Many of the explosives are going to be hidden in or underneath the rubble. Some of these bombs can go extremely deep into the ground and we’ll need very specific equipment to dig down to it. It can take up to one month just to get to the bomb. And then you have to render it safe.”

Case Study: Fouad, 9, a double victim of explosive weapon use in Gaza 

Fouad, 9, is one of the many child victims of bombing and shelling in Gaza. He is a double victim of heavy bombing: First he was injured in an explosion when a bomb was dropped on a neighbour’s house. The young boy sustained a blast injury to his left leg, requiring surgery and an external fixator to be fitted. 

After four days in hospital, Fouad was discharged, and he took refuge with his family in an overcrowded shelter. But the destruction of medical infrastructure and equipment by the constant bombing and shelling prevented him from getting the proper medical care. The dire hygiene conditions in the shelter exacerbated his wounds, leading to a severe infection and the need for another surgery.  

With the right care, Fouad could have made a good recovery in normal times. But the impact of heavy bombing in Gaza means that he is now faced with a permanent disability. HI teams are supporting him with wound care and rehabilitation sessions.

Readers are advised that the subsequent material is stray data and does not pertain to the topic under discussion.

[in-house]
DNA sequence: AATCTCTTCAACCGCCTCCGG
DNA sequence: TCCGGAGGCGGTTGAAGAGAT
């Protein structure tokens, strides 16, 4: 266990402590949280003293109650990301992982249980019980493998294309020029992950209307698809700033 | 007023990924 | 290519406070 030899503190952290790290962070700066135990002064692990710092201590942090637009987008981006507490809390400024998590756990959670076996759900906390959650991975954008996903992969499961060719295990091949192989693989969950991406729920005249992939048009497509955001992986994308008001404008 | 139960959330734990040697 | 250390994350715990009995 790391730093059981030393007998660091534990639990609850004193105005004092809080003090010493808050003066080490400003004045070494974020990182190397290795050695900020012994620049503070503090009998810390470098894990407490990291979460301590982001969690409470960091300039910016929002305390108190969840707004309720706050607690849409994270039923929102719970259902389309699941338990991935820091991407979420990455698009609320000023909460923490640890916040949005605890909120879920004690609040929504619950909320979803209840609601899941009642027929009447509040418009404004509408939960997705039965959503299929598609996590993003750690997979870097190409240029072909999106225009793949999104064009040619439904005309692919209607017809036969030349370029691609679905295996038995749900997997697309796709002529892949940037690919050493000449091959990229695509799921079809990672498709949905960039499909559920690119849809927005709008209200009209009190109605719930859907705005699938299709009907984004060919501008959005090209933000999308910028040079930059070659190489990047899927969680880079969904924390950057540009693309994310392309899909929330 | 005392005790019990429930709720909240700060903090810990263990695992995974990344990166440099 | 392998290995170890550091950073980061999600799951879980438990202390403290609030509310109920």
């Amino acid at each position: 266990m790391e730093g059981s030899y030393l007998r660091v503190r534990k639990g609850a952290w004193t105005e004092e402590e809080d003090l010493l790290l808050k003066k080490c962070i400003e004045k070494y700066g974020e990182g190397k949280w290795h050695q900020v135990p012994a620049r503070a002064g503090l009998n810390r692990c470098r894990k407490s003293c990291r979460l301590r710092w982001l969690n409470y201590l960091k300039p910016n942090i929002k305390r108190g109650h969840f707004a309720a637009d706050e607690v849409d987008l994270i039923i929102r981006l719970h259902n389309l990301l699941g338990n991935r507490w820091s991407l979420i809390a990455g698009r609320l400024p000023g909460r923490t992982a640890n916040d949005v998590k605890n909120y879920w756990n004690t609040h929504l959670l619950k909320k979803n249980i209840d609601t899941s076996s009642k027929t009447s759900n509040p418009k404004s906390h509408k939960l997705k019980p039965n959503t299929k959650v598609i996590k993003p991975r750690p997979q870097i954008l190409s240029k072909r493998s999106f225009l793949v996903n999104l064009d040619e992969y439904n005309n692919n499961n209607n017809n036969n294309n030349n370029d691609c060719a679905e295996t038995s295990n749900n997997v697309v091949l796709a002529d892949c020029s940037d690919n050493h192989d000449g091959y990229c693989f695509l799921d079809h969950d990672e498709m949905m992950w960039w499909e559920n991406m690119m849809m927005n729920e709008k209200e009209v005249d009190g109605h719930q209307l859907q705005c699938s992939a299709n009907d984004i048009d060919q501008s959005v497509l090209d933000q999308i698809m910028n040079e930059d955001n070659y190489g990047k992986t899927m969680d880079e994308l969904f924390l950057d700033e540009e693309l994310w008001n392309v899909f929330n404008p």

“I stopped playing ball with my cousins. I stopped riding my bike. I stopped going to school. I have nightmares.” he says.

It is common for people injured by blast explosions to not to be able to access proper medical care due to intense bombing and shelling that destroy vital infrastructure such as hospitals and force people to flee. In war zones, particularly when explosive weapons are used extensively, HI’s experts observe that the prevalence of impairments in the population increases. In Syria, Yemen, Ukraine, and Gaza, entire generations have been mutilated by explosive violence.


Experts on explosive weapons contamination available for interview

  • Gary Toombs / Simon Elmont, HI Explosive Ordnance Disposal experts who recently returned from Gaza
  • George Graham, Chief Executive of Humanity & Inclusion UK and a decades-long campaigner on protection of civilians, is available for live broadcast interviews in London studios.

Access to the draft version of the Explosive weapons monitor report available upon request
Photos and videos of Fouad from the case study provided are available upon request

About the EWIPA declaration

In November 2022, 83 states, including the UK, endorsed an international agreement in Dublin to end the harm and suffering caused to civilians by heavy urban bombing. To date, 86 states have joined the agreement (Political Declaration on Strengthening the Protection of Civilians from the Humanitarian Consequences arising from the use of Explosive Weapons in Populated areas).